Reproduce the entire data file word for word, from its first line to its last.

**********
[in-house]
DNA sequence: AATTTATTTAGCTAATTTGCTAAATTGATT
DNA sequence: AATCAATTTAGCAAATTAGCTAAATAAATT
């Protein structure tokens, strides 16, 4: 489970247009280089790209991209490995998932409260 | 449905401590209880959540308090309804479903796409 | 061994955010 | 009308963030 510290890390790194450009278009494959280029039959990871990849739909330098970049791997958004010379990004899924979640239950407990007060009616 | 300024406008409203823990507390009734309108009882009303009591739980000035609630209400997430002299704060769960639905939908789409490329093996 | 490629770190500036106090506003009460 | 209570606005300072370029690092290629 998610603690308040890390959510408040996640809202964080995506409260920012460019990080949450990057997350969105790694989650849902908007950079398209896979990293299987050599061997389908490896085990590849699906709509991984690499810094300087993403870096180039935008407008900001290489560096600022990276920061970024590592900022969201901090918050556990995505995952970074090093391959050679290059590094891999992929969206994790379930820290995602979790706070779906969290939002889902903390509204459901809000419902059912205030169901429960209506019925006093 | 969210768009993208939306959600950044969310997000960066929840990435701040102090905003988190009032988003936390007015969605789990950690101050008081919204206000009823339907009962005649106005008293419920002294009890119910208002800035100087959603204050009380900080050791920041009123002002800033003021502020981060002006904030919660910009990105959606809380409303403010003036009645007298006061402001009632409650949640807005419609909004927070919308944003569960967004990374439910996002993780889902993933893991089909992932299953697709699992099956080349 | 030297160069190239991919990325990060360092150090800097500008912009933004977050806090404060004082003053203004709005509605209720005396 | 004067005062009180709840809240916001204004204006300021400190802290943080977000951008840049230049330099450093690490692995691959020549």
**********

[in-house]
DNA sequence: AATTTATTTAGCTAATTTGCTAAATTGATT
DNA sequence: AATCAATTTAGCAAATTAGCTAAATAAATT
């Protein structure tokens, strides 16, 4: 489970247009280089790209991209490995998932409260 | 449905401590209880959540308090309804479903796409 | 061994955010 | 009308963030 510290890390790194450009278009494959280029039959990871990849739909330098970049791997958004010379990004899924979640239950407990007060009616 | 300024406008409203823990507390009734309108009882009303009591739980000035609630209400997430002299704060769960639905939908789409490329093996 | 490629770190500036106090506003009460 | 209570606005300072370029690092290629 998610603690308040890390959510408040996640809202964080995506409260920012460019990080949450990057997350969105790694989650849902908007950079398209896979990293299987050599061997389908490896085990590849699906709509991984690499810094300087993403870096180039935008407008900001290489560096600022990276920061970024590592900022969201901090918050556990995505995952970074090093391959050679290059590094891999992929969206994790379930820290995602979790706070779906969290939002889902903390509204459901809000419902059912205030169901429960209506019925006093 | 969210768009993208939306959600950044969310997000960066929840990435701040102090905003988190009032988003936390007015969605789990950690101050008081919204206000009823339907009962005649106005008293419920002294009890119910208002800035100087959603204050009380900080050791920041009123002002800033003021502020981060002006904030919660910009990105959606809380409303403010003036009645007298006061402001009632409650949640807005419609909004927070919308944003569960967004990374439910996002993780889902993933893991089909992932299953697709699992099956080349 | 030297160069190239991919990325990060360092150090800097500008912009933004977050806090404060004082003053203004709005509605209720005396 | 004067005062009180709840809240916001204004204006300021400190802290943080977000951008840049230049330099450093690490692995691959020549």